What is the difference between HEIC VS JPG?
JPG files are everywhere. If you’ve stumbled upon an image online or offline, you’re probably looking at it. The JPG (or JPEG) format has been around since the 90s, and over the years has continued to strike the right balance between file size, image quality, and compatibility.
HEIC (short for High-Efficiency Image Container) is new to the market. It gained popularity after Apple first applied it in iOS 11 and macOS High Sierra. HEIC uses the latest advances in compression technology and replaces JPG as the default photo capture format for iPhone.
Despite how widespread JPG is, Apple had good reasons to use the HEIC format instead. Below, we’ll dive in and explore the most common differences between HEIC and JPG and why Apple chose HEIC.
HEIC vs JPG – storage
As the name suggests, HEIC is very efficient at compressing images. It is a variant of HEIF (High-Efficiency Image Format) and uses the HEVC (High-Efficiency Video Container) or H.265 video compression standards to encode images.
At WWDC 2017, Apple’s Craig Federighi revealed that HEIC provides twice the compression of a standard JPEG image. This is not an exaggeration. In our iPhone tests, we found that HEIC consistently compressed images by 40-50% compared to similar images captured in JPEG.
For example, a typical JPEG scene that results in a 2.0MB file would only take up about half of that HEIC image. This allows you to store almost twice as many photos in the same space.
Apple places great emphasis on saving space, so you may not see the same compression levels in HEIC (or HEIF) images captured outside of an iPhone, such as the Canon EOS-1D X Mark III. But the resulting files should still be much smaller than legacy JPEGs in terms of storage.
HEIC vs JPEG – Quality
HEIC uses a lot of compressions to get smaller files. But here’s the determining factor; it also complies with the JPEG format in terms of visual quality. Put the HEIC image and the JPEG image side by side and you won’t notice the difference.
HEIC is also technically superior to JPG in the following ways:
- Improved highlights, shadow detail, and mid-tones.
- High dynamic range
- 16-bit colors (as opposed to 8-bit JPEG color profile)
- Depth information
- Non-destructive editing
The above functions apply to HEIF in general and not necessarily to HEIC of images captured with the iPhone. For example, Apple smartphone cameras can only capture images in 10-bit color. However, you get amazing looking images at half the file size.
HEIC is also much better at capturing image sequences. For example, with Apple Live Photos, the format can save small differences in frames instead of saving individual images. On the other hand, the JPG version of Live Photo contains a still image and a 3 second MOV video clip, which takes up more storage space.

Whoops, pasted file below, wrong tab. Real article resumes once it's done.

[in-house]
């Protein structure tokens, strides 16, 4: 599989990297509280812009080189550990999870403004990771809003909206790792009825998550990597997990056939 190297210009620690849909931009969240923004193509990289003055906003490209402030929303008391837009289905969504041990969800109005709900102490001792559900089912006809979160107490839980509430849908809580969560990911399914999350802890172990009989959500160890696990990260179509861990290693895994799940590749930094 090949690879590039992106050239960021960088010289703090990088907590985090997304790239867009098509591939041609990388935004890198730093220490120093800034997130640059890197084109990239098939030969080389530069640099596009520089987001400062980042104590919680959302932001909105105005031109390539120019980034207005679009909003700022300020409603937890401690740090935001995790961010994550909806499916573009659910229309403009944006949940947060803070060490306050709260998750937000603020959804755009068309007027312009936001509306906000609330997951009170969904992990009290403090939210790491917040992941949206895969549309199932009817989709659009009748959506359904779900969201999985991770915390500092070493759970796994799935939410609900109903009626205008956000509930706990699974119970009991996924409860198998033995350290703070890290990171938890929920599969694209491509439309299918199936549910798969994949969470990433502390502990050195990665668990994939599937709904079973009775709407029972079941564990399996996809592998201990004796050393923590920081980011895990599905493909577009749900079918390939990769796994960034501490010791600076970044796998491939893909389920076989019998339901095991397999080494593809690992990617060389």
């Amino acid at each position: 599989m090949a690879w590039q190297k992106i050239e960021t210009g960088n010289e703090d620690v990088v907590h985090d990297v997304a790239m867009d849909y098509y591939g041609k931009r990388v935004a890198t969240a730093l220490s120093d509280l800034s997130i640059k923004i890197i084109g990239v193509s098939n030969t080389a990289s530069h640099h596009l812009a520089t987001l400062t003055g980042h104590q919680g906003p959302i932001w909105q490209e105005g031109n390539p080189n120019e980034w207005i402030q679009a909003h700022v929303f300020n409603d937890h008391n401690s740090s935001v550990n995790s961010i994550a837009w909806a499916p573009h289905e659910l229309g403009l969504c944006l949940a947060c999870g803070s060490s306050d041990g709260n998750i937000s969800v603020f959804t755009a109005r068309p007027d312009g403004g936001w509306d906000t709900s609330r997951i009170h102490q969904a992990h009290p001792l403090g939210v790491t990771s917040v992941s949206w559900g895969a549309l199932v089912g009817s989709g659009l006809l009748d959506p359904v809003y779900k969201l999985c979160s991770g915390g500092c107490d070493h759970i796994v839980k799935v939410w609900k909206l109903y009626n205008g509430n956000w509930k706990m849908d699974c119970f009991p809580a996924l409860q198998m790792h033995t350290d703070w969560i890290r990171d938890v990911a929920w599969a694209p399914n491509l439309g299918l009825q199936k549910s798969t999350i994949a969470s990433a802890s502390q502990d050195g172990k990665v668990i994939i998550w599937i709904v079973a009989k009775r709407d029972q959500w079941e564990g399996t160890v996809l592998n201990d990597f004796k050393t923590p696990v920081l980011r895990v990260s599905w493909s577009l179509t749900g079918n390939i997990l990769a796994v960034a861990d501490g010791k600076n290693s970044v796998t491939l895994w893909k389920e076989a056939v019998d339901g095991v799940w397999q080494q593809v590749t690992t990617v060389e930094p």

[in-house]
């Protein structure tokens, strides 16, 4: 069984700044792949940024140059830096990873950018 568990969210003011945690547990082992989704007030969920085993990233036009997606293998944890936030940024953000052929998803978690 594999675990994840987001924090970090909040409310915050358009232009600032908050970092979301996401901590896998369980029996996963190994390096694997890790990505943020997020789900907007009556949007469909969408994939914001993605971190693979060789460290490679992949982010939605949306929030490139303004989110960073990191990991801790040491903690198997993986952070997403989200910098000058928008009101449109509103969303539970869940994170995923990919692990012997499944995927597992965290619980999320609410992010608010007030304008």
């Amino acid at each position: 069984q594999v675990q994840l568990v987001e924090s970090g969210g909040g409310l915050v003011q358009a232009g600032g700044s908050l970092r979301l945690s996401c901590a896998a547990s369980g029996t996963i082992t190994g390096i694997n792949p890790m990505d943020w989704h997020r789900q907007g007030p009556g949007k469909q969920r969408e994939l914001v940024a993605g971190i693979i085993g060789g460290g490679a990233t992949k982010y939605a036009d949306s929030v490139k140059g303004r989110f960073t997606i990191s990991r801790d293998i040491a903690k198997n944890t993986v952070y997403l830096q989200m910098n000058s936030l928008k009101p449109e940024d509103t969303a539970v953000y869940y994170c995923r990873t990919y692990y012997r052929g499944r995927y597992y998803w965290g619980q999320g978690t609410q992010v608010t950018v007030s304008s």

HEIC vs JPG – compatibility
Any iPhone or Mac running iOS 11 or macOS High Sierra can open HEIC images. Most platforms outside the Apple ecosystem also support this format. But there are many stars involved.
For example, on Windows 10, you need to download the corresponding codecs separately from Microsoft. However, due to licensing issues, the HEVC codec required to decode HEIC images costs $ 0.99.
Ideally, Windows 10 should also run on a 6th generation Intel processor or newer for hardware decoding of HEIC images. Otherwise, software decoding can lead to performance problems.
As far as Android is concerned, only smartphones with Android Pie 9 or later can open HEIC images. This problem; there are many more devices that cannot be upgraded to Android Oreo 8.
Fortunately, Apple has addressed compatibility issues with the iPhone.
If you try to upload or attach a HEIC image to native or third-party apps (like Mail), iOS will automatically convert it to JPG.
Your iPhone must also convert HEIC files to JPG when copying them to a PC (or non-HEIC-compatible Mac) via USB manually. You can find the setting that controls this under Preferences> Photos> Transfer to Mac or PC.
On the other hand, newer versions of photo editing software such as Adobe Lightroom, GIMP, and Pixelmator have started to support the HEIC format. This should help it gain momentum over time.
What is the best?
HEIC is an excellent format in almost every way. You get incredibly smaller images with almost, if the not better quality than JPEGs.
You do have compatibility issues. But it is relatively easy to convert HEIC files to JPG as needed. On the iPhone, this should happen automatically when sharing images, even if you don’t notice it.
You can still go back to shooting in JPEG format. For example, on iPhone, go to Settings> Camera> Formats and select Most Compatible to change the camera capture setting from HEIC to JPEG. Similar options must also be present on other devices for capturing photos supported by HEIC (or HEIF).
Unless you have major compatibility issues between your devices, we recommend using HEIC instead of JPG. In addition to saving space, the technical benefits of HEIC imaging may play a role in the future. In other words, HEIC should help you preserve your memories for the future.
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